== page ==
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Southern Raisin': Remembering an old ride

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Quite a few decades ago, James Roberts, one of my dearest friends and a great American, bought a 1948 Chevrolet station wagon for only $125.  

He lived on Navy Road with his grandparents, Mr. and Mrs. Tom Rhodes, near Liberty Cash grocery.  James had gone through the eighth grade at Bolton, but his family moved to Memphis and he wanted to continue school with his growing up friends.  Until James could get his driver’s permit, he rode a bicycle six miles to and fro each day to catch a 48-seater yellow hog at the intersection of Peek and Bell’s grocery and Horne’s store, in eyesight of Mr. Jack James’ big brick home.

Neighbor, this beauty, to James and the entire congregation, came right off Hull-Dobbs’ showroom floor (actually out of a cow pasture.).  Someone was bush hogging and ran over it.  Remember the famous incarcerated body of wood and the wonderful vacuum shift?  Now ain’t that a smooth combination?  

One motor, six out of eight cylinders hammered, 75 percent, not bad, considering.  Four racing slicks and Monkey patched tubes back then that held air a majority of the time. Great!  

One windshield had a small crack on the passenger’s side about the size of a gallon bucket. Fifty percent ain’t half  bad.  Passengers don’t drive anyway, but serve as co-pilots.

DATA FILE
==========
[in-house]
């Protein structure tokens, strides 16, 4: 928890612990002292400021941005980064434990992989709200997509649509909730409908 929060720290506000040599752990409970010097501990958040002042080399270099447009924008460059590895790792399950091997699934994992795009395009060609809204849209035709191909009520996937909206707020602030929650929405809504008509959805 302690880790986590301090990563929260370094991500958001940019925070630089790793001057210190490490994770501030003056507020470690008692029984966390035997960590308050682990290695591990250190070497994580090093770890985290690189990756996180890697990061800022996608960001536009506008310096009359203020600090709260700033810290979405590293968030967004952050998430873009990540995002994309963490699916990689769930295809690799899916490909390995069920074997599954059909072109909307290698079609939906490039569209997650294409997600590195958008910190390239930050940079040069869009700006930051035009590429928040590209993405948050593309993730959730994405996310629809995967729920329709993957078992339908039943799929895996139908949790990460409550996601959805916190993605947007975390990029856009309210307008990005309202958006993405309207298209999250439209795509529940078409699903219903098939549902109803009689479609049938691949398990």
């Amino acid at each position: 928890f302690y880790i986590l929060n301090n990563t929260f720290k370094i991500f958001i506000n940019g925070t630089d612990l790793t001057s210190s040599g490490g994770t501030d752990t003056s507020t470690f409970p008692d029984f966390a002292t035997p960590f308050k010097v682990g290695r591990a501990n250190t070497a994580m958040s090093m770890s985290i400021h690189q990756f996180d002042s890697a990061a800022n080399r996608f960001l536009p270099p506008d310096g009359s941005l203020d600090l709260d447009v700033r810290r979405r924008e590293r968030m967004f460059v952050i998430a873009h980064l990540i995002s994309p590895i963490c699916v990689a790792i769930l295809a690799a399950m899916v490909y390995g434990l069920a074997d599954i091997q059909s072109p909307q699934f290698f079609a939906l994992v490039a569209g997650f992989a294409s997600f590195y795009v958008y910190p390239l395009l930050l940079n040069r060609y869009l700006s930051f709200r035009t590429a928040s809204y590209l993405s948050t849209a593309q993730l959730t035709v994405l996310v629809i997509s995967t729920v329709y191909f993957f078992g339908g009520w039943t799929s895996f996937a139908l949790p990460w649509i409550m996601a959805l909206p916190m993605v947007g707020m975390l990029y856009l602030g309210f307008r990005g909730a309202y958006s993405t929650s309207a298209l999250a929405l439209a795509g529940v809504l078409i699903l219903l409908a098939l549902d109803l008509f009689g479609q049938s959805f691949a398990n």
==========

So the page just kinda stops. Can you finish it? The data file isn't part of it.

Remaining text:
Emerson provided assistance spying out the front window while Arvis held down the back seat on the right side, hopefully warning the driver of flattening a mailbox or cleaning out a ditch.  

So, the passenger’s side is not really important.  All four doors were initially intact, but loosened up later.  One slightly used muffler, with a small (Texas-sized) hole in it, crooning a smooth city glass-pack sound.  No tail pipe as we didn’t need one in the country.

Friends, the first problem that occurred was the driver’s rusty, frozen door hinges wallowed out and would hang up all the time.  This assembly had to show how northerners didn’t know how to even make a door fit.  Don’t they even know up above the Mason-Dixon line every redneck has sledgehammers for inconveniences.  

So Rosemark cotton field high tech skills evolved and James simply removed the door with only two good yanks.  This provided a just right, foot-rest on the rusty bottom hinge.  No more trouble boarding or quickly exiting, additionally providing modern air conditioning.  

The glasses in the other three doors wouldn’t roll up or down, so Wayne and Don, with Lynn’s help, just removed them before someone got excited, broke them or got hurt.  The back window wasn’t necessary as we were pretty smart on safety.  We ended up tying the doors shut with baling wire.  Tommy and Big Paul used a crowbar ’til the doors fit perfectly and twisted the baling wire inside so the big knot wouldn’t show as we slowly cruised by.  

We sho’ didn’t want the doors to fly open creating an unexpected accident and it was easier to crawl through the aforementioned glassless windows anyway.  

Ain’t it amazing what rednecks can do with machinery?...Glory!

Otis Griffin is the author of the book “Southern Raisin.” He was born in  Charleston, Tenn., and attended Rosemark Grammar School and Bolton High School.

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